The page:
Hawkish and selective media reporting distorts army chief's optimistic assessment
By Ajai Shukla
Business Standard, 16th Jan 14
Army chief General Bikram Singh's unmistakably optimistic assessment of the situation on the borders, in Afghanistan, and in Jammu & Kashmir has ironically evoked a sharp rejoinder from the Pakistani military's public relations wing. The reason - with the Indian media reporting only hard line statements, cherry-picked from the army chief's overall positive appraisal, the sense conveyed was of hawkish posturing, rather than the positive mood that Gen Singh tried to strike.
Speaking at his annual Army Day press conference on Monday, the army chief had made an important statement on ceasefire violations. Insisting the army would not be easily provoked, he stated: "Our country wants to move head. These (ceasefire violations) are issues at the tactical level. And, tactical level operations should not impinge on the strategic initiatives of the nation, which are for growth of the nation in a regional context. They are part of the grand strategy of the nation. My job is to ensure that I engage the adversary where necessary to the quantum of force that is required and do not escalate the situation into one that will impinge on the strategic initiatives."
He said after the two armies' operational chiefs, the director generals of military operations (DGMOs), held talks last month, relative calm had been restored on the Line of Control (LoC). He stated: "I think it is a move in the right direction to ensure that the ceasefire holds and the environment over there is conducive for development on both sides and the aspirations of the locals. A large number of locals in those areas suffer (in firing incidents) and the ceasefire looks after their aspirations."
The army chief added, "At the moment I am quite positive… We are having the meeting of two brigade commanders the dates for which have not been fixed. The DGMOs are speaking to each other on the hotline on a regular basis. We are hopeful that this will result in ensuring ceasefire along the LoC."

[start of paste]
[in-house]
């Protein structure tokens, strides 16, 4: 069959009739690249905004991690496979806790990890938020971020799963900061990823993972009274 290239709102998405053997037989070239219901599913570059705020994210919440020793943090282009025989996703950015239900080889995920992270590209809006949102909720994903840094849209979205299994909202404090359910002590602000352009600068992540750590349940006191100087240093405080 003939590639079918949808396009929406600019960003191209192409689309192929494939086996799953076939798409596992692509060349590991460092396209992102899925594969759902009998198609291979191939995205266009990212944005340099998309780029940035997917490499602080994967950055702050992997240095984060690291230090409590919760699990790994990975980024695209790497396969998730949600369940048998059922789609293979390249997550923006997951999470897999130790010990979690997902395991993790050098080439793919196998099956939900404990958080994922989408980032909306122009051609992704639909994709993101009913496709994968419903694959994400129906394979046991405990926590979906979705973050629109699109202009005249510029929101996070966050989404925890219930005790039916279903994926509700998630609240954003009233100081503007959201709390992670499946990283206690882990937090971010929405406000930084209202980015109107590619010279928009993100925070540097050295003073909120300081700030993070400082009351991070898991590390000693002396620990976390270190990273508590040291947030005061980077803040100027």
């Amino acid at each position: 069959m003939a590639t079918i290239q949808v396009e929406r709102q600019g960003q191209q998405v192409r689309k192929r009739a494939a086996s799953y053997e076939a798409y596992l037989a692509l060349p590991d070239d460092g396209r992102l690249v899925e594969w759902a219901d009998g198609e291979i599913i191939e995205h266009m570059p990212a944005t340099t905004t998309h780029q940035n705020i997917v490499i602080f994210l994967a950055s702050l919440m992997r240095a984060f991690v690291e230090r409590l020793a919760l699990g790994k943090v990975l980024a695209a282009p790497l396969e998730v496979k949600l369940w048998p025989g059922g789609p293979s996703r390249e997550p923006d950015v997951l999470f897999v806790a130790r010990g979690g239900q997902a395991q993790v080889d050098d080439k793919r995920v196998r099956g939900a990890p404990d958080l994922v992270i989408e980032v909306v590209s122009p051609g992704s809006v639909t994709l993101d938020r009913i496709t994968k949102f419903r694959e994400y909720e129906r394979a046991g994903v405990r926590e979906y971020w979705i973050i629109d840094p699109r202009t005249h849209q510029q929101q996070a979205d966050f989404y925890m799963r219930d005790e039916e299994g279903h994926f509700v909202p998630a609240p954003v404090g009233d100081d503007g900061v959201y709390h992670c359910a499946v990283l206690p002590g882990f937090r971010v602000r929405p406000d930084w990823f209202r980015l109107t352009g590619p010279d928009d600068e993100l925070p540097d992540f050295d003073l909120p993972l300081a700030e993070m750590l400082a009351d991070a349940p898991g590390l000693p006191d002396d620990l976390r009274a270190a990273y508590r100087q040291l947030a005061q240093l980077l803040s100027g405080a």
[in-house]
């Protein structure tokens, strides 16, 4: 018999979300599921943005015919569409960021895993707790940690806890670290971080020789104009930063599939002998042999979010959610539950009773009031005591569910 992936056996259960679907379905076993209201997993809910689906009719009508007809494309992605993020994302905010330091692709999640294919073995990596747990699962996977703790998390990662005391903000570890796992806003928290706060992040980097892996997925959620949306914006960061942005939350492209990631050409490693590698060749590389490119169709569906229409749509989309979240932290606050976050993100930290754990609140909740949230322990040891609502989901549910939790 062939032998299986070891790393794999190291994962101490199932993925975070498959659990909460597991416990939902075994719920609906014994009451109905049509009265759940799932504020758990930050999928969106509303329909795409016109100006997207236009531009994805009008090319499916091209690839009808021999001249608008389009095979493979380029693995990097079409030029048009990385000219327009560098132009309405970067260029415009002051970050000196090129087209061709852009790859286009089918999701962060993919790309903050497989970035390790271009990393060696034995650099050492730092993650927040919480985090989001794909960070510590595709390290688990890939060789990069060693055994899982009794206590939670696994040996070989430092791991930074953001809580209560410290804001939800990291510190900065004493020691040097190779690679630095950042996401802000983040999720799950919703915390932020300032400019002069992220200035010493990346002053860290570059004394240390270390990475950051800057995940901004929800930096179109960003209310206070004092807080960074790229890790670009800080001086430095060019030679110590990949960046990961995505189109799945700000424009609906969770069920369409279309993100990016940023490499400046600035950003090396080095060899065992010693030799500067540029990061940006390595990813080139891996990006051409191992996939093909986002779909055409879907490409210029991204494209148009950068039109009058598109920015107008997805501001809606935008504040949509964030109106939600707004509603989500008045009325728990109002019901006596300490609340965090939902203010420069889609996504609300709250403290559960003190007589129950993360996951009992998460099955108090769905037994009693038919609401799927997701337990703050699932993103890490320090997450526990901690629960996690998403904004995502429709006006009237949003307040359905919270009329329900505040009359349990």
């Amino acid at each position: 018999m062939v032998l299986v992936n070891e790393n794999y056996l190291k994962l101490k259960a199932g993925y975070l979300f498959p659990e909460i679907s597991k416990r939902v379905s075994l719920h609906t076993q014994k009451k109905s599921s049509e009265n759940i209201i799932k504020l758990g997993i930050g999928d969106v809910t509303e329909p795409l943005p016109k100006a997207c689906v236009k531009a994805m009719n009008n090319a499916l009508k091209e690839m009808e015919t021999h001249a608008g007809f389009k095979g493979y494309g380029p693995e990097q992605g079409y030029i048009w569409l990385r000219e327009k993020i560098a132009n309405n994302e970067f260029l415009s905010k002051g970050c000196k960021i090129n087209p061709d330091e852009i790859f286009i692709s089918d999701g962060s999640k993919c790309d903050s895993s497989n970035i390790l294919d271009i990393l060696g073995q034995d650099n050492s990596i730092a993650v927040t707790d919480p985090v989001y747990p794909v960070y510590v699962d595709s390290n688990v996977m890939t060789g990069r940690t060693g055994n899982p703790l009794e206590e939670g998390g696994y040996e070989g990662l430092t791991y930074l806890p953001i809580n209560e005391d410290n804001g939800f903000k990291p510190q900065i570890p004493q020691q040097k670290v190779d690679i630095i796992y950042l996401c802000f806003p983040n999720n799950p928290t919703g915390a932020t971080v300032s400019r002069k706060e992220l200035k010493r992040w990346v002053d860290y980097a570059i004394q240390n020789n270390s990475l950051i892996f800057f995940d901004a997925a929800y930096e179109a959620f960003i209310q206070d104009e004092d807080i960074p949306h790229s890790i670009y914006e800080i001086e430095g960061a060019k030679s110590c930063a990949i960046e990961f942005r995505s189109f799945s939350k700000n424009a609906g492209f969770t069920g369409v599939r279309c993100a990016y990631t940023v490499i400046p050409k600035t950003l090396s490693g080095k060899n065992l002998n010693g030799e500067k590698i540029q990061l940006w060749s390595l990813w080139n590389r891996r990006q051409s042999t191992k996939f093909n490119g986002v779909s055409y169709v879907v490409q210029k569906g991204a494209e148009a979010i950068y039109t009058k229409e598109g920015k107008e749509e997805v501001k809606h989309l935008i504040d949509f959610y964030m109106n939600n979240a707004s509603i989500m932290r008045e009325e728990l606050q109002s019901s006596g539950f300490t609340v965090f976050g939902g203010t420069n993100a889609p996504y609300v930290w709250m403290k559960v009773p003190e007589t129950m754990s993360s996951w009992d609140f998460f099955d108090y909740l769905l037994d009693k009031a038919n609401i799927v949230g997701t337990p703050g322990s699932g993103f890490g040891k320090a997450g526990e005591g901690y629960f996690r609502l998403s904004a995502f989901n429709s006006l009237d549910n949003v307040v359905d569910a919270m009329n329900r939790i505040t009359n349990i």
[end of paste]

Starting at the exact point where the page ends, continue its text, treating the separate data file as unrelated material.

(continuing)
At the same time, Gen Singh revealed the Indian Army was responding to firing with firing. "Let me assure you that action has been taken. If you see the Pakistani media, I was watching Geo TV on 23rd December, they were talking of one (Pakistani) officer and nine jawans being killed, and 12 or 13 being wounded. This has happened due to the firing of your soldiers on the ground," he asserted.
The army chief was upbeat about the Line of Actual Control (LAC) between China and India, stating the Border Defence Cooperation Agreement the two countries signed last October would ensure "better understanding and bonhomie and peace and tranquillity on the borders."
Taking a broader strategic view of patrol violations on the ground, he said, "This agreement is going to further strengthen the understanding at the LAC level and even at the army headquarters level and also at the national level. Our endeavour is to move ahead in right earnest to ensure that we maintain peace and tranquillity to enable the strategic and national initiatives to fructify and consolidate."
In contrast to the foreign ministry's pessimistic assessments about Pakistani influence growing in Afghanistan after the NATO troop drawdown this year, the army chief believes the Afghan National Army (ANA) would hold its own against any challenges. "Given the capacity that has been given by the international community, along with our contribution, the ANA and police forces should be able to deal with the situation."
While Indian intelligence agencies have sounded dire warnings about jihadi fighters from Afghanistan being funnelled into J&K after NATO leaves, the army chief was far less pessimistic, conveying this was no more than a possibility. "A good army man hopes for the best but caters for the worst. From that point of view, it is axiomatic, it is imperative that we see that there might be a certain spillover from Afghanistan into Jammu & Kashmir. There are certain inputs alluding to this already. And therefore we need to be on our guard," he said.
Asked about the possibility of withdrawing the Armed Forces Special Powers Act (AFSPA) from J&K, the army chief did not reject the idea as flatly as the army has done in the past. He said, "We need to look at what happens in Afghanistan in 2014 before we can (consider revoking AFSPA). Perhaps it may be prudent to watch and wait for a while."